Seahorses are an extreme rarity in the animal kingdom—they’re one of the very few species in which the male both incubates the eggs and then actually gives birth to their offspring. Their birthing is serious business: Each delivery can spawn up to 1800 babies. While we don’t know any particulars about this seahorse daddy, we do know he’s a champion.

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Animals
14 Fascinating Facts About Foxes
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Foxes live on every continent except Antarctica and thrive in cities, towns, and rural settings. But despite being all around us, they’re a bit of a mystery. Here’s more about this elusive animal.

1. Foxes Are Solitary.

Foxes are part of the Canidae family, which means they’re related to wolves, jackals, and dogs. They’re medium-sized, between 7 and 15 pounds, with pointy faces, lithe frames, and bushy tails. But unlike their relatives, foxes are not pack animals. When raising their young, they live in small families—called a “leash of foxes” or a “skulk of foxes”—in underground burrows. Otherwise, they hunt and sleep alone.

2. Foxes Have A Lot In Common With Cats.

Like the cat, the fox is most active after the sun goes down. In fact, it has vertically oriented pupils that allow it to see in dim light. It even hunts in a similar manner to a cat, by stalking and pouncing on its prey.

And that’s just the beginning of the similarities. Like the cat, the fox has sensitive whiskers and spines on its tongue. It walks on its toes, which accounts for its elegant, cat-like tread. And—get this—many foxes have retractable claws that allow them to climb rooftops or trees. Some foxes even sleep in trees—just like cats.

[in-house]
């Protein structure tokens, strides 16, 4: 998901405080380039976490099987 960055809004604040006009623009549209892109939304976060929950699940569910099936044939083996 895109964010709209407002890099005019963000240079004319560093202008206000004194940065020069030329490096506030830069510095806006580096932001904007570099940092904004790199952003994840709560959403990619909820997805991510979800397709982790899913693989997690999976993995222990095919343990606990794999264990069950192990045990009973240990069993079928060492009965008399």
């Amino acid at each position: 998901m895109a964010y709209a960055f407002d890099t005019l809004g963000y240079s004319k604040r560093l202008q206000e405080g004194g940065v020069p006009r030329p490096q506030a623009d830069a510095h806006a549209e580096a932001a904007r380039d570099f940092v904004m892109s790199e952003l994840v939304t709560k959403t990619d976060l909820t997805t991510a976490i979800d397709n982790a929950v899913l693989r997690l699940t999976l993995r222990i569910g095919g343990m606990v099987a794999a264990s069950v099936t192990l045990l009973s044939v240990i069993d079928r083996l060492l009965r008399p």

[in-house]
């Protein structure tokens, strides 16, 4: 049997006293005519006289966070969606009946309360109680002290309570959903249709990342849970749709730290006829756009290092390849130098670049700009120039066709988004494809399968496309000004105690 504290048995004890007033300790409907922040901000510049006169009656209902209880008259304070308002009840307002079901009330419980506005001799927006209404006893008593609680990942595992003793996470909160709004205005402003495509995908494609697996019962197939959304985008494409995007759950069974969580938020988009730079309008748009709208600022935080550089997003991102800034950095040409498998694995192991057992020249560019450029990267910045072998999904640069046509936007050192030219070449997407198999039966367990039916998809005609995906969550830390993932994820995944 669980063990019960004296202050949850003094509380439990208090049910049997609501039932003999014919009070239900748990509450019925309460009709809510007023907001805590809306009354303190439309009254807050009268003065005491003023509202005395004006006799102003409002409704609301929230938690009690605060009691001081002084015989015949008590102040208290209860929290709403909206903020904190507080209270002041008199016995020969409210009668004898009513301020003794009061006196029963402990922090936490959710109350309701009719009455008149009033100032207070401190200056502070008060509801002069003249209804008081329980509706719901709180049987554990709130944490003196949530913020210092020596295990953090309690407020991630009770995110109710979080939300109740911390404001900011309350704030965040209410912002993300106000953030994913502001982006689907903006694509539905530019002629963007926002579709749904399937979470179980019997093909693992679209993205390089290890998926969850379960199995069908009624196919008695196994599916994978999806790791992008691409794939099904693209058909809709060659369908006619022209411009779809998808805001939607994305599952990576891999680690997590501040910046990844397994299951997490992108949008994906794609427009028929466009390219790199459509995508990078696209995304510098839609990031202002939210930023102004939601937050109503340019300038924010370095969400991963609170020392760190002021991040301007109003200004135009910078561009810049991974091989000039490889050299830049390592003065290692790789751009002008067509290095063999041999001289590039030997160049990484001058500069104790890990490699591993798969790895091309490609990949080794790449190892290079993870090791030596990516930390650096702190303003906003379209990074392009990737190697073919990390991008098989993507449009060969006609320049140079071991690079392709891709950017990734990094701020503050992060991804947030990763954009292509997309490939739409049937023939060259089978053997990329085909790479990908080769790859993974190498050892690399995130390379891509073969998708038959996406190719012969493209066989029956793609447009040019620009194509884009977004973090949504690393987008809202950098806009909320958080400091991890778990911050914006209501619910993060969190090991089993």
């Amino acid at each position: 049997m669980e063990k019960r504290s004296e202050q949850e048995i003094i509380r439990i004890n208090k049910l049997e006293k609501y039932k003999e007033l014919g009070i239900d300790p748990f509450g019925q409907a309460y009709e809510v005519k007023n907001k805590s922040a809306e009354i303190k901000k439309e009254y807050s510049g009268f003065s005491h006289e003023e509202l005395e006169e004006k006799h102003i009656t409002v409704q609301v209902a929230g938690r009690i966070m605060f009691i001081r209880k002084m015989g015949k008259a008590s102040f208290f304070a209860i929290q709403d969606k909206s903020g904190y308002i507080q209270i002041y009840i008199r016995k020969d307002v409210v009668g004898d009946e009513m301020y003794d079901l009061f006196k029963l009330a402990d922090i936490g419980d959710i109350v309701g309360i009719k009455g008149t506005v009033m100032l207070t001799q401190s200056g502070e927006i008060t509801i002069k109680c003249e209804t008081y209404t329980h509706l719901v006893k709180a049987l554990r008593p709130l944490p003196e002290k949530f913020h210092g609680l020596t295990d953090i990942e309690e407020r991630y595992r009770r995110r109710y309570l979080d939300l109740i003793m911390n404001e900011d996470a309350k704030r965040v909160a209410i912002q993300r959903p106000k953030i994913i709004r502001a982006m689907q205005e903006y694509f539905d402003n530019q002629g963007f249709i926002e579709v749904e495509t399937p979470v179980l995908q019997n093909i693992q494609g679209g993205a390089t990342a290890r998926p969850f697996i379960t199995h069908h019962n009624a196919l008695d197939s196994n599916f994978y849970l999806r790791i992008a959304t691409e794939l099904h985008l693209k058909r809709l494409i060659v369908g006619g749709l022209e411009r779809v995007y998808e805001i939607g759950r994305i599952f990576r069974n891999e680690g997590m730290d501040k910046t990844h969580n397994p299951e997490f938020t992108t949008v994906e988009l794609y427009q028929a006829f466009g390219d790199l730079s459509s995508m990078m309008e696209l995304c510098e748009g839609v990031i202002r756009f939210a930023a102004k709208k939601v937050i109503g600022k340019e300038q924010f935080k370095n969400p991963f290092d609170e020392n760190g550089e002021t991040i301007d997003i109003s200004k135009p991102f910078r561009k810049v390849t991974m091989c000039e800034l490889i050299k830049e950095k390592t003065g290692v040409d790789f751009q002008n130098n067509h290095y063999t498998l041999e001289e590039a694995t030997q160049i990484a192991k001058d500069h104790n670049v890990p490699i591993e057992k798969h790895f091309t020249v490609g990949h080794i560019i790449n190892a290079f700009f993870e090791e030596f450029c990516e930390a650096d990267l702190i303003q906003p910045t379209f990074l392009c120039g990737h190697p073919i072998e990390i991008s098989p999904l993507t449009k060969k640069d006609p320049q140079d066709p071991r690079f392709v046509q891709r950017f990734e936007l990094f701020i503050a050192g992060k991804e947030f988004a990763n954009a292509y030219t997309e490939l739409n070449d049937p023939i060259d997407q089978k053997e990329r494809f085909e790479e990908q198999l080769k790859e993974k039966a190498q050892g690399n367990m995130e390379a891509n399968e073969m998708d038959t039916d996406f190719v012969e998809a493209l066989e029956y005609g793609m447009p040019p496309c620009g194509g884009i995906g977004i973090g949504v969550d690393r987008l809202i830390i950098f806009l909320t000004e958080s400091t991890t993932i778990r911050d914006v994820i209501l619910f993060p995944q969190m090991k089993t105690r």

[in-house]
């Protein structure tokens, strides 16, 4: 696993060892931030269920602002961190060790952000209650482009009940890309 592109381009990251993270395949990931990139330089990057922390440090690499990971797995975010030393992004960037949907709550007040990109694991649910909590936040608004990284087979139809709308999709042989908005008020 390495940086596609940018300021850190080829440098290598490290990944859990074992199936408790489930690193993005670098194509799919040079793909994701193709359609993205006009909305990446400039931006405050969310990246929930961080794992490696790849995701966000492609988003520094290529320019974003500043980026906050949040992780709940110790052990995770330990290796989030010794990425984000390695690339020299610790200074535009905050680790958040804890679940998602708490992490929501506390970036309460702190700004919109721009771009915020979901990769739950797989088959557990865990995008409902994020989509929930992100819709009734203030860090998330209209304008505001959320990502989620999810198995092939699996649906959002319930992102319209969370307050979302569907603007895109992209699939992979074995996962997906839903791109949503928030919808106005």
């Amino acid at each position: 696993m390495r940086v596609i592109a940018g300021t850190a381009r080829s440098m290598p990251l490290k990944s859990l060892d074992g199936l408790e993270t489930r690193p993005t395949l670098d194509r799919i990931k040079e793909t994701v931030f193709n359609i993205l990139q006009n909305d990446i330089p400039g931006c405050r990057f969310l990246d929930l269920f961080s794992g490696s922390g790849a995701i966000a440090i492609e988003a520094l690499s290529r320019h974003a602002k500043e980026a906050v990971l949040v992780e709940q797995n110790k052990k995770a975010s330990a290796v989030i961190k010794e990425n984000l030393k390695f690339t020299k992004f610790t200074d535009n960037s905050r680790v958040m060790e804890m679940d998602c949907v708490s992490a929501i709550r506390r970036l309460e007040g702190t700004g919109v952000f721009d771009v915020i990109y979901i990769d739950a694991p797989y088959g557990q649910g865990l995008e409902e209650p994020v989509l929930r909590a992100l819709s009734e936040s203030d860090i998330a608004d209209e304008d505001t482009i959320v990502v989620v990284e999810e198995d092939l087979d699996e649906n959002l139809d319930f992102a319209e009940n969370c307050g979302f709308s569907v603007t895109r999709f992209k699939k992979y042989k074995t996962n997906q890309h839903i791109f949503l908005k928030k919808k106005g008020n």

3. The Red Fox Is The Most Common Fox.

The red fox has the widest geographical range of any animal in the order Carnivora. While its natural habitat is a mixed landscape of scrub and woodland, its flexible diet allows it to adapt to many environments. As a result, its range is the entire Northern Hemisphere, from the Arctic Circle to North Africa to Central America to the Asiatic steppes. It’s also in Australia, where it’s considered an invasive species.

4. Foxes Use The Earth’s Magnetic Field.

Like a guided missile, the fox harnesses the earth’s magnetic field to hunt. Other animals, like birds, sharks, and turtles, have this “magnetic sense,” but the fox is the first one we’ve discovered that uses it to catch prey.

According to New Scientist, the fox can see the earth’s magnetic field as a “ring of shadow” on its eyes that darkens as it heads towards magnetic north. When the shadow and the sound the prey is making line up, it’s time to pounce. Here’s the fox in action:

5. Foxes Are Good Parents.